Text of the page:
-jcr

Re:Tell me again... (1)

astar (203020) | about 4 years ago | (#33582830)

If you look around there are all sorts of different definitions of fascism. You might look at the wikipedia summary on this. I use a deviate definition. Admittedly I am a little vague on the details. Try this.

Austerity on the general population. Think of it as looting their living standards, their lives, and ultimately their bodies.
A financial structure that needs that loot to keep going a little longer.
A big economic crisis.

I sort of think we could include the late roman empire under this rubic as fascist. So I am not inclined to buy it as a capitalist or corporate issues as some do. Oh sure, right now, we have big speculative investment banks (corporations) and they are defended as some sort of capitalist ideal somehow or the other. Maybe not today exactly, at least by very many people, but go back just to 2008. People of a certain sort like to complain about greedy capitalists, but the complainers could be helpful if they tried for precision.

The right approach is to try for a general definition and a general perspective on items that are complicated enough not to be machine-like.

As far as a parochial viewpoint, locally, in this time and country, it is not hard to identify specific people who have died from current "cut-backs" and here I think of California Fire Department cut-backs. I claim it is fair to call the current state and local government situation "austerity". What do you think?

Gasland (5, Informative)

DeadCatX2 (950953) | about 4 years ago | (#33582090)

This isn't new. There are youtube videos of the water coming out of people's kitchen faucet catching on fire.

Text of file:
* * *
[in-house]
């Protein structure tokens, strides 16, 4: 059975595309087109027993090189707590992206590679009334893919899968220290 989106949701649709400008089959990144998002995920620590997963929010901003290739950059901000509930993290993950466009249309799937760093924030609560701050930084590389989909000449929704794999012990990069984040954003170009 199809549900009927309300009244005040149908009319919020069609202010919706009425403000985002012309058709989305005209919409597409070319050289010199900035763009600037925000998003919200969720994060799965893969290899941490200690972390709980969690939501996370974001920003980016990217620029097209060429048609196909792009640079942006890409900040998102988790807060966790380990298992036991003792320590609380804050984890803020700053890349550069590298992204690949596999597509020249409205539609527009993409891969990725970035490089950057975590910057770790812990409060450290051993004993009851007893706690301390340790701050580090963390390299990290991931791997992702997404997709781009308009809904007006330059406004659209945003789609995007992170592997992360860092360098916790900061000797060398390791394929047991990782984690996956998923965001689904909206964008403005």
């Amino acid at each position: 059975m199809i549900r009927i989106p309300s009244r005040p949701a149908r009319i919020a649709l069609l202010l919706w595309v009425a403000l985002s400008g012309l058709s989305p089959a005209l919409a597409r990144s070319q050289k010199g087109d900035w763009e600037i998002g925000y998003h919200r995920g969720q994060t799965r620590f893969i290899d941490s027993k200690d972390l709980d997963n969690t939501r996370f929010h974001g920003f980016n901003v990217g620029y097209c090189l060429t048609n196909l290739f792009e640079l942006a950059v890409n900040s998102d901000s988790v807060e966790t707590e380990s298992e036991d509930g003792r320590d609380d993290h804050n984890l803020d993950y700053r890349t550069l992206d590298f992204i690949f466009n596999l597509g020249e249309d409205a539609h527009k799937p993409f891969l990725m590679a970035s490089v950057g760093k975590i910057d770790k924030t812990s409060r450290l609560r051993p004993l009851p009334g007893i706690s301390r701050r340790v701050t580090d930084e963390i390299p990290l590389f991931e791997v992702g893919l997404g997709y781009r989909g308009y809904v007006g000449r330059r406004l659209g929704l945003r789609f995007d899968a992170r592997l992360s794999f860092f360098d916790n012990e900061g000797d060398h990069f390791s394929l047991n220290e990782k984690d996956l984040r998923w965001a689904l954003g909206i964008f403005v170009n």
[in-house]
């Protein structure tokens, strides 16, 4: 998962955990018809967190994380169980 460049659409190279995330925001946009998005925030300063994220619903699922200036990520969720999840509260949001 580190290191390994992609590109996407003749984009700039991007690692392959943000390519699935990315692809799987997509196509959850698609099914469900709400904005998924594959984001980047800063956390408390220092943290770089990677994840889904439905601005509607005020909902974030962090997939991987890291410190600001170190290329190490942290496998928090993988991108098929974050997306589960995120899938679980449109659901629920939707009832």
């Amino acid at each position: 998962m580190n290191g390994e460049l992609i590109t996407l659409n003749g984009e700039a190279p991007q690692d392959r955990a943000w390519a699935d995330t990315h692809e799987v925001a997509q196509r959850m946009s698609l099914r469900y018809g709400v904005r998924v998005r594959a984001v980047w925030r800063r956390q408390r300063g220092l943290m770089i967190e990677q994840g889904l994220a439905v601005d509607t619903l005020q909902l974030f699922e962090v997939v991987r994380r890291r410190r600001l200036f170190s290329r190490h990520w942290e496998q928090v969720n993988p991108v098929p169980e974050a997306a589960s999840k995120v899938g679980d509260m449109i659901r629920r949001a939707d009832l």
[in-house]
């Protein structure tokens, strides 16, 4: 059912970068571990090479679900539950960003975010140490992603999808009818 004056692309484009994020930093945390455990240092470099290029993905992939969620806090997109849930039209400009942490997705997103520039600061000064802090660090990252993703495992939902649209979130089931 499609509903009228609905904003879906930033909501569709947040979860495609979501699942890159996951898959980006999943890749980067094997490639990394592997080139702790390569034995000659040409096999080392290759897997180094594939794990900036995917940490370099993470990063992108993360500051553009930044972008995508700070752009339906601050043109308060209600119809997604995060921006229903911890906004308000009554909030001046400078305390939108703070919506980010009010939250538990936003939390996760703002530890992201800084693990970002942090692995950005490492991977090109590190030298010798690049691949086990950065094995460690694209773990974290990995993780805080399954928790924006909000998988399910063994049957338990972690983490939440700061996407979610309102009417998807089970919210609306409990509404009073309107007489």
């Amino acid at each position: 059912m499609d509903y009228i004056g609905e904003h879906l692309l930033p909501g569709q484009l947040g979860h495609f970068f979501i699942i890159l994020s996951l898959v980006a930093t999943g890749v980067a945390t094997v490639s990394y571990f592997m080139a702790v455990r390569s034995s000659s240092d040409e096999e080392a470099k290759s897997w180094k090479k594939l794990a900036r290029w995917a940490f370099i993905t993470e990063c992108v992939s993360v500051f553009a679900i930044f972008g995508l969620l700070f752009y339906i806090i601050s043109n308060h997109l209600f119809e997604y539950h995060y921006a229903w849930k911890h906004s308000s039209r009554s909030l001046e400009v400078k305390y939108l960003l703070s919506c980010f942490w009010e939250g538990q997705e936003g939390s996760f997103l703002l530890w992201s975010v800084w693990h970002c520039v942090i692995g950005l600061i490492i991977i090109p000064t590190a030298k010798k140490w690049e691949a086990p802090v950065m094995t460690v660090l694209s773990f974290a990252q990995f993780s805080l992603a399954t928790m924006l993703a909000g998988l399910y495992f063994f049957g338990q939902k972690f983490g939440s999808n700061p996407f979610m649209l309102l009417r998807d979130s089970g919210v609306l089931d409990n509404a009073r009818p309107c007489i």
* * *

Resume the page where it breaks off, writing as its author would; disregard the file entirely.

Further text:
http://www.youtube.com/watch?v=PRZ4LQSonXA [youtube.com]

The process to remove natural gas and oil from shale is extremely complicated. Many companies won't even tell you what chemicals they use; they claim it's a "trade secret". They tell you that everything's okay, but you know for a fact that some of that cocktail they're pumping into the ground simply must be a carcinogen. And if they're drilling on your land, and you get your water from a well (and that's a lot of people in western PA), then you better believe that their fracking chemicals (hydraulic fracturing) are leeching into the local water table.

Naturally, there are also plenty of loopholes in the regulations to make sure that Corporate America can continue to rape and plunder low-life commoners like you and me.

For lots more information, go watch Gasland.

http://www.pbs.org/now/shows/613/index.html [pbs.org]

Re:Gasland (1)

QuickSilver_999 (166186) | about 4 years ago | (#33582478)

Ummm... That happens naturally. My grandmother's house before she sold it in the 70s. had a well that in order to use drink it you had to light the tap on fire first. After it finished, you could then drink it. Lots of fun. So, it's not just because of evil corporations. Unless you consider Mother Nature one of those evil corps.

Re:Gasland (5, Insightful)

10101001 10101001 (732688) | about 4 years ago | (#33582622)

Oil naturally leaks into the oceans. That doesn't mean all oil leaking into the oceans is natural. Lightning naturally starts forest fires. That doesn't mean all forest fires are natural.

Yes, it can happen naturally that a well might be contaminated with oil or natural gas. But, when it's the case that a well wasn't contaminated then suddenly becomes contaminated after recently drilling near or on your property, I wouldn't jump to any conclusions about it being natural. Nor, really, would I find it "beyond a reasonable doubt" simply that it was contaminated from recent drilling.

However, if it's the case that the recent drilling involved pumping a trade secret mixture of chemicals into the ground and you can find it in your well, that's a pretty strong link. So, the situation becomes finding out, in some fashion, that trade secret mixture to perform a simply comparison. I think that's all that people who feel they are effected are really demanding. Of course, if they find that fingerprint mixture, I'm sure they'll want to file lawsuits, have passed regulation changes, and/or see criminal charges to be pressed. But, all of that's pretty reasonable.